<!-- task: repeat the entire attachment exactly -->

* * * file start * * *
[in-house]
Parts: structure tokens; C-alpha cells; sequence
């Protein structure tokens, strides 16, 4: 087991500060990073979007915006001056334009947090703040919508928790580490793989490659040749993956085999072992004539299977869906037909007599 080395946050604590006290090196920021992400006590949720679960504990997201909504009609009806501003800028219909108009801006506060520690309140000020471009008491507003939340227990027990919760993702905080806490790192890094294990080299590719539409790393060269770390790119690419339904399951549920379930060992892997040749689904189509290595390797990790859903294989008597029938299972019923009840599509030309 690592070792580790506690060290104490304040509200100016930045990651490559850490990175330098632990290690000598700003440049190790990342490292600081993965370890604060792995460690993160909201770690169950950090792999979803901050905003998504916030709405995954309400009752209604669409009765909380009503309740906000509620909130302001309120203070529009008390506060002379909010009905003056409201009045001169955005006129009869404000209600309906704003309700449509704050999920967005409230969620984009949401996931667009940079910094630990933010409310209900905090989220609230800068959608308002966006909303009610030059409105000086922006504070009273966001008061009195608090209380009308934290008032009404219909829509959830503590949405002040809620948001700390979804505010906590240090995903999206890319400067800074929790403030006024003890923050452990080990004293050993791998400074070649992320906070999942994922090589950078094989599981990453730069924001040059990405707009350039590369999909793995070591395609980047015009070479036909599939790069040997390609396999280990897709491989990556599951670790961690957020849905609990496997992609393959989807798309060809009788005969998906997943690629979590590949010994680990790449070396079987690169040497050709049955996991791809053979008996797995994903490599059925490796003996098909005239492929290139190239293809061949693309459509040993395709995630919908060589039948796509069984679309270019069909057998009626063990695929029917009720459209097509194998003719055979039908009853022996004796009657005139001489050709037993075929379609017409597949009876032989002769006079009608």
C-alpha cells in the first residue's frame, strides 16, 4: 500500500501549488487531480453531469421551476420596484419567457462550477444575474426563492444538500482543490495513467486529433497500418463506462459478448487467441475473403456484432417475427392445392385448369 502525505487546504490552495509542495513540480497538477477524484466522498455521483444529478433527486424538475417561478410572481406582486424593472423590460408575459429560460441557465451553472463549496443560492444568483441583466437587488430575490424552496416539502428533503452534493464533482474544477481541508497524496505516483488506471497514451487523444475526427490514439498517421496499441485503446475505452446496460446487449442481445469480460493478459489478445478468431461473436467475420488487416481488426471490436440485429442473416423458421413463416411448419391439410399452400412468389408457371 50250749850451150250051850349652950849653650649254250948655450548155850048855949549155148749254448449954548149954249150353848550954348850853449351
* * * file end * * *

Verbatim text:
[in-house]
Parts: structure tokens; C-alpha cells; sequence
């Protein structure tokens, strides 16, 4: 087991500060990073979007915006001056334009947090703040919508928790580490793989490659040749993956085999072992004539299977869906037909007599 080395946050604590006290090196920021992400006590949720679960504990997201909504009609009806501003800028219909108009801006506060520690309140000020471009008491507003939340227990027990919760993702905080806490790192890094294990080299590719539409790393060269770390790119690419339904399951549920379930060992892997040749689904189509290595390797990790859903294989008597029938299972019923009840599509030309 690592070792580790506690060290104490304040509200100016930045990651490559850490990175330098632990290690000598700003440049190790990342490292600081993965370890604060792995460690993160909201770690169950950090792999979803901050905003998504916030709405995954309400009752209604669409009765909380009503309740906000509620909130302001309120203070529009008390506060002379909010009905003056409201009045001169955005006129009869404000209600309906704003309700449509704050999920967005409230969620984009949401996931667009940079910094630990933010409310209900905090989220609230800068959608308002966006909303009610030059409105000086922006504070009273966001008061009195608090209380009308934290008032009404219909829509959830503590949405002040809620948001700390979804505010906590240090995903999206890319400067800074929790403030006024003890923050452990080990004293050993791998400074070649992320906070999942994922090589950078094989599981990453730069924001040059990405707009350039590369999909793995070591395609980047015009070479036909599939790069040997390609396999280990897709491989990556599951670790961690957020849905609990496997992609393959989807798309060809009788005969998906997943690629979590590949010994680990790449070396079987690169040497050709049955996991791809053979008996797995994903490599059925490796003996098909005239492929290139190239293809061949693309459509040993395709995630919908060589039948796509069984679309270019069909057998009626063990695929029917009720459209097509194998003719055979039908009853022996004796009657005139001489050709037993075929379609017409597949009876032989002769006079009608």
C-alpha cells in the first residue's frame, strides 16, 4: 500500500501549488487531480453531469421551476420596484419567457462550477444575474426563492444538500482543490495513467486529433497500418463506462459478448487467441475473403456484432417475427392445392385448369 502525505487546504490552495509542495513540480497538477477524484466522498455521483444529478433527486424538475417561478410572481406582486424593472423590460408575459429560460441557465451553472463549496443560492444568483441583466437587488430575490424552496416539502428533503452534493464533482474544477481541508497524496505516483488506471497514451487523444475526427490514439498517421496499441485503446475505452446496460446487449442481445469480460493478459489478445478468431461473436467475420488487416481488426471490436440485429442473416423458421413463416411448419391439410399452400412468389408457371 50250749850451150250051850349652950849653650649254250948655450548155850048855949549155148749254448449954548149954249150353848550954348850853449351